Marketing in 2017
Marketing is much more than commercials or paper advertisements; it includes a wide array of tactics companies use to promote their products, such as:
- Attractive packaging
- Placement in strategic locations within stores and on shelves
- Free giveaways and coupons
- Celebrity endorsements
- Product placements in movies, cartoons or popular TV shows
- Sponsorship of kids’ camps, sports teams and programs
- Children’s activities, awards, recognition programs and logo placement in schools
- Widespread logo placement
- Text messaging
- Fun and interactive promotions
- Embedding products, brands or logos within games, video games or websites
- Online and offline games and books (e.g. Club Kellogg’s Online Games)
Food is big business: more corporations are focused on aggressive marketing strategies to kids.
- Today, marketing to children is seamless, sophisticated and often interactive. This is a much more aggressive and impactful than 10 to 15 years ago.
- The line between ads and children’s entertainment has blurred, with marketing messages injected into movies, activity books, toys, contests in schools, cellphone ringtones, apps, movies, cartoons, music videos, websites, video games, and more.
- Food and beverage companies create online “branded environments” where children can sign-up and find videos, games, quizzes, contests, and “advergames” (video games blended with marketing and logo placement).
- Digital marketing schemes frequently encourage children to invite their friends to visit, engage, join, share. This is called viral marketing and the company is using children as their brand ambassadors.
- A Canadian study showed that 83% of food and beverage companies’ websites targeted children under 12. Most had video games and membership opportunities.
Food and beverage companies can also track behaviours online. This empowers companies to:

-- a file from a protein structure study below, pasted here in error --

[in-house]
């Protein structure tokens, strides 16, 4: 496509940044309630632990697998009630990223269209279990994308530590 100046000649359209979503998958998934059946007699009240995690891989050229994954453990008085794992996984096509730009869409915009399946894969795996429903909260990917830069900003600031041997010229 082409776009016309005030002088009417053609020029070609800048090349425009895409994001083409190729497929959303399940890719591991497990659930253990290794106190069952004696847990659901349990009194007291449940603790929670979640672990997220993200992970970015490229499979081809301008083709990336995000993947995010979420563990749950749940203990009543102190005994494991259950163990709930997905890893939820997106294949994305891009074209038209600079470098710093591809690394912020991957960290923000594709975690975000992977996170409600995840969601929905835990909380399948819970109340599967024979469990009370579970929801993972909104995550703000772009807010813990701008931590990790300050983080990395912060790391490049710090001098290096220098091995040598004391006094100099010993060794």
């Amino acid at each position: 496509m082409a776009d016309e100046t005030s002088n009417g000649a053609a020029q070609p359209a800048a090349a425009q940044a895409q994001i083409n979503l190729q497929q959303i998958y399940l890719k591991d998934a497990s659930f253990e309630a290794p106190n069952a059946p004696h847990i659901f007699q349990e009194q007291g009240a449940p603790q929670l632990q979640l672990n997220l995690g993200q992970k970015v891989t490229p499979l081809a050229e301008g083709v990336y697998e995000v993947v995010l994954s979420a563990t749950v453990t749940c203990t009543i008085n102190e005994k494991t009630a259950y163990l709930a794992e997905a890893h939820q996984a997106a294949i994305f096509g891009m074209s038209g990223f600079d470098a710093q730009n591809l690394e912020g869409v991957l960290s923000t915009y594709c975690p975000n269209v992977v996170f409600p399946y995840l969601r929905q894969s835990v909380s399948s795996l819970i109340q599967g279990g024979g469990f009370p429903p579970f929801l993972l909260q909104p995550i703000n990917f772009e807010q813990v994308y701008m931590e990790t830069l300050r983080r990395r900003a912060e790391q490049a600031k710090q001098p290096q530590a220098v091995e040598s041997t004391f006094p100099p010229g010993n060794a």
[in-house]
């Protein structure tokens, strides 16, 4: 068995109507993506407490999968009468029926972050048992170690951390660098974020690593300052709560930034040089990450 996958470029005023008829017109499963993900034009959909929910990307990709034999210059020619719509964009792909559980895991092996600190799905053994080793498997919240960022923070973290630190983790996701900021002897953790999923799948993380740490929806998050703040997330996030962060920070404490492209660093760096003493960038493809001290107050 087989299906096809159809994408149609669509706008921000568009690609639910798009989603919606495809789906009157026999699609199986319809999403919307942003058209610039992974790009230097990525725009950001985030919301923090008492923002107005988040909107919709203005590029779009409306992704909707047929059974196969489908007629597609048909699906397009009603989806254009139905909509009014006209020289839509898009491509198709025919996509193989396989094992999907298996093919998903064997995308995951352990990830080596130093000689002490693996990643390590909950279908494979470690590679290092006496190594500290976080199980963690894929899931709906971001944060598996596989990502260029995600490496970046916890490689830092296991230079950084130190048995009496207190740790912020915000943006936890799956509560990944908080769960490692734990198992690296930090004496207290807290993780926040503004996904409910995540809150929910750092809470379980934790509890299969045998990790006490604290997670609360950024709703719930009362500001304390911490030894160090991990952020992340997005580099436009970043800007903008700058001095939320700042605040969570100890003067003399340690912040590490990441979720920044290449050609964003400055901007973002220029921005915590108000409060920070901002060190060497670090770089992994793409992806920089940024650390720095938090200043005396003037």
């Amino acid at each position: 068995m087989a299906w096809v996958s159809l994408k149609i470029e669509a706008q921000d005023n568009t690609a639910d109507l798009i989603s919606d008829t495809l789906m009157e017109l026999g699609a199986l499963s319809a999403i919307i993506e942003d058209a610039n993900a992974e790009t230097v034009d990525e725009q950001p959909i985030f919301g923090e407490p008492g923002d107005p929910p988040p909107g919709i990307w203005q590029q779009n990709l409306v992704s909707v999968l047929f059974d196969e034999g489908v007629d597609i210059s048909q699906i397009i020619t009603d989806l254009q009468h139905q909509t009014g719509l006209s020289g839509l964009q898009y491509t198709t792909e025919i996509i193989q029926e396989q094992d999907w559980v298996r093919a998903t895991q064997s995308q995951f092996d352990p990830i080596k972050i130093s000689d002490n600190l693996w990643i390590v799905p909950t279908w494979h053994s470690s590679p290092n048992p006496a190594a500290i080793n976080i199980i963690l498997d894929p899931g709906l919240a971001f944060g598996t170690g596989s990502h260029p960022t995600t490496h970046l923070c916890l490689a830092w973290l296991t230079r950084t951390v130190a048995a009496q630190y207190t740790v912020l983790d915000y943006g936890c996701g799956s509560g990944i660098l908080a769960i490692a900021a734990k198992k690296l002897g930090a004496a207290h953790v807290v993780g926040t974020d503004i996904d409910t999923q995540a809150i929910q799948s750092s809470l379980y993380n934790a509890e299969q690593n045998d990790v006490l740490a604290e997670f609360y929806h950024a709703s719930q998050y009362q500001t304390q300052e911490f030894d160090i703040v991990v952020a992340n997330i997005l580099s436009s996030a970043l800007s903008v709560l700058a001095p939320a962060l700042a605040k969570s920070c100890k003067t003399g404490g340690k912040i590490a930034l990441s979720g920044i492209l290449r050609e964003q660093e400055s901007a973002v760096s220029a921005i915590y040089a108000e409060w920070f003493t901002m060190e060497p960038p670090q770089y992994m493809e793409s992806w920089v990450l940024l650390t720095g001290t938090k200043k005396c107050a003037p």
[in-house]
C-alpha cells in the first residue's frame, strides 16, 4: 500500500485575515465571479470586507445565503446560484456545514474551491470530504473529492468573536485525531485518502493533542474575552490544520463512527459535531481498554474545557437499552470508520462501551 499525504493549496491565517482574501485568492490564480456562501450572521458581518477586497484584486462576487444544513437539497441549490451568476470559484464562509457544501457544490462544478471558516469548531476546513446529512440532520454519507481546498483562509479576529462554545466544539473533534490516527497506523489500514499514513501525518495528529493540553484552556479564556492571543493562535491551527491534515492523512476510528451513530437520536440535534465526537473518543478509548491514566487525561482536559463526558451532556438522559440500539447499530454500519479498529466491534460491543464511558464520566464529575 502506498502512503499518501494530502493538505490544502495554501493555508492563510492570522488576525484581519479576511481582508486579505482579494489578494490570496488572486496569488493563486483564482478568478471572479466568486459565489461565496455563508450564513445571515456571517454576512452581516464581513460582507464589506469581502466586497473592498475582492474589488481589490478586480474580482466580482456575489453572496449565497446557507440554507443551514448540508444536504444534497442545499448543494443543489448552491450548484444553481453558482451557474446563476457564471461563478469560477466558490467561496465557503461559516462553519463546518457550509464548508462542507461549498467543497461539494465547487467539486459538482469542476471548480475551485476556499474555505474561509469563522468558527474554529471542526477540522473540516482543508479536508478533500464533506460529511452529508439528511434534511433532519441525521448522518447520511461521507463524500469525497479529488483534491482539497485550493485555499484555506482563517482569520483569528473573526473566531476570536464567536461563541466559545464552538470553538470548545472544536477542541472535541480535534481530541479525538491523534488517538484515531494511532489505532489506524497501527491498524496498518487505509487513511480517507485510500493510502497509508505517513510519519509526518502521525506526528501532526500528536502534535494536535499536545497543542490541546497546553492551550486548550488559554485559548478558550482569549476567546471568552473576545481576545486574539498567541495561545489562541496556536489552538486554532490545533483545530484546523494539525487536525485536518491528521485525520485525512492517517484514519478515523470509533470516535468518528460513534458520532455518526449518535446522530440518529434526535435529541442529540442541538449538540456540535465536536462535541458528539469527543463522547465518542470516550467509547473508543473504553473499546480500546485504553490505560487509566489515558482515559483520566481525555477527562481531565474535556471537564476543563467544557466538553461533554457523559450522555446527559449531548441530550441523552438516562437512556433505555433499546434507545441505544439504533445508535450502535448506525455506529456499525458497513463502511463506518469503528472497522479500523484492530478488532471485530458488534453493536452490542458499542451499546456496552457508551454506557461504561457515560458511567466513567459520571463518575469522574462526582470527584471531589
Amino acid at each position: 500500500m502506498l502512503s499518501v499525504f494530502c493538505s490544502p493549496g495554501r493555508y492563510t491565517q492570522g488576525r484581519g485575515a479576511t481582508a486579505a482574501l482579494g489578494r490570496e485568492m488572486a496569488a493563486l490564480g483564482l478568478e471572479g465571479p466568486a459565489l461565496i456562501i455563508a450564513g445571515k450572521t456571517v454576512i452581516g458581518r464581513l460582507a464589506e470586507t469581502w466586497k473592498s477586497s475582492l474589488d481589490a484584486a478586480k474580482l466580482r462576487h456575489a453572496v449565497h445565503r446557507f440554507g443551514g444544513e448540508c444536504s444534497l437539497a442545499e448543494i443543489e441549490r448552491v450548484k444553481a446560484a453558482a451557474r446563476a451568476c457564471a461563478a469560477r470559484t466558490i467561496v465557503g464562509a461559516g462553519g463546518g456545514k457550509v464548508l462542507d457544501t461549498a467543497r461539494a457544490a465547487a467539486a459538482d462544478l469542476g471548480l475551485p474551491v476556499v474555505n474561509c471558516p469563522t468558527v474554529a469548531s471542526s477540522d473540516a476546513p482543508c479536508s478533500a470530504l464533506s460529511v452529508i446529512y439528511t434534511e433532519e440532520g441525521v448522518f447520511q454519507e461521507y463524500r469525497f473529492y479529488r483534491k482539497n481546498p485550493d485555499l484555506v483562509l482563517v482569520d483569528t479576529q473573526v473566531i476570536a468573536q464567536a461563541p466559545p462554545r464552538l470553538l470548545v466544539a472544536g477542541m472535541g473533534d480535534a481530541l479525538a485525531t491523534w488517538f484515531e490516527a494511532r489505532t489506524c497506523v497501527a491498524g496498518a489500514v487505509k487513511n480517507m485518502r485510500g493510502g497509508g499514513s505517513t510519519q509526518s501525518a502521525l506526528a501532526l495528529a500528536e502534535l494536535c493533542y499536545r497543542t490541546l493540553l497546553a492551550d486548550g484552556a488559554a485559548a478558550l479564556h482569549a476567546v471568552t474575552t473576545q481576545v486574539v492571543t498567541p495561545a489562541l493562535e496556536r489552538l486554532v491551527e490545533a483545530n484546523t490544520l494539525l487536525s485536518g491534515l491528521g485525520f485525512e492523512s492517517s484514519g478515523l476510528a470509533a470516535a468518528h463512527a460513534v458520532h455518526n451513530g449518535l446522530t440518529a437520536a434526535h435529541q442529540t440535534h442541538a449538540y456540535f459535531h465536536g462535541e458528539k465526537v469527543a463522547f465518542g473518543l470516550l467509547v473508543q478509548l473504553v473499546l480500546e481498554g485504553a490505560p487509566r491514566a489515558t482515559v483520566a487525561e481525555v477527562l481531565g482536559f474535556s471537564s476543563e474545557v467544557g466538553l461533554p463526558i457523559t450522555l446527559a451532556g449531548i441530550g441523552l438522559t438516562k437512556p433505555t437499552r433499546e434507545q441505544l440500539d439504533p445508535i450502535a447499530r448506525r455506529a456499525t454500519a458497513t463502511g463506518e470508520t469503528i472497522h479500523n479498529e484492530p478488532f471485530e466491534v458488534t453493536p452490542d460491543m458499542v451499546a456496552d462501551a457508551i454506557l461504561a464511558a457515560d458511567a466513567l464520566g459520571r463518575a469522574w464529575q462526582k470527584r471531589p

- Understand the power of various marketing techniques
- Create personalized behavioural profiles that appeal to children
- Deliver advertising that targets a child’s specific interests.
Why are Children the target?
- Children have tremendous buying power. Canadian children age nine to 14 spend $2.9 billion annually.
- Children influence family purchases. Children influence more than $1 trillion of spending in North America per year. Marketers call this “kidfluence” or “pester power” and research shows that children’s first requests are made at around age two.
- Companies profit from fostering brand loyalty and creating “lifelong customers.” In the book, “Brandchild: Remarkable Insights Into the Minds of Today’s Global Kids & Their Relationships with Brands, ” some of the world’s leading branding and marketing experts remark:
“A lifetime customer may be worth $100,000 to a retailer, making effective ‘cradle-to-grave’ strategies extremely valuable.” (Lindstrom et al., “Brand Child,” Kogan Page Limited, 2003, Page 193)
Why Stop Marketing to Children and Youth?
Children are uniquely vulnerable to marketing:
- Before age five, most children cannot distinguish ads from unbiased programming.
- Those under eight do not understand the intent of marketing messages and believe what they see.
- By age 10 to 12, children understand that ads are designed to sell products, but they are not always able to be critical of these ads.
Teens are also vulnerable:
- Adolescents are overwhelmed by hormonal changes and the part of their brain that controls inhibition or self-restraint (the prefrontal cortex) is not fully developed. This increases their vulnerability to marketing.
- Teens are particularly susceptible to digital marketing (transmitted to personal computers, tablets and smartphones) since it blurs the lines between marketing and entertainment, arouses their emotions and can derail their ability to make good decisions.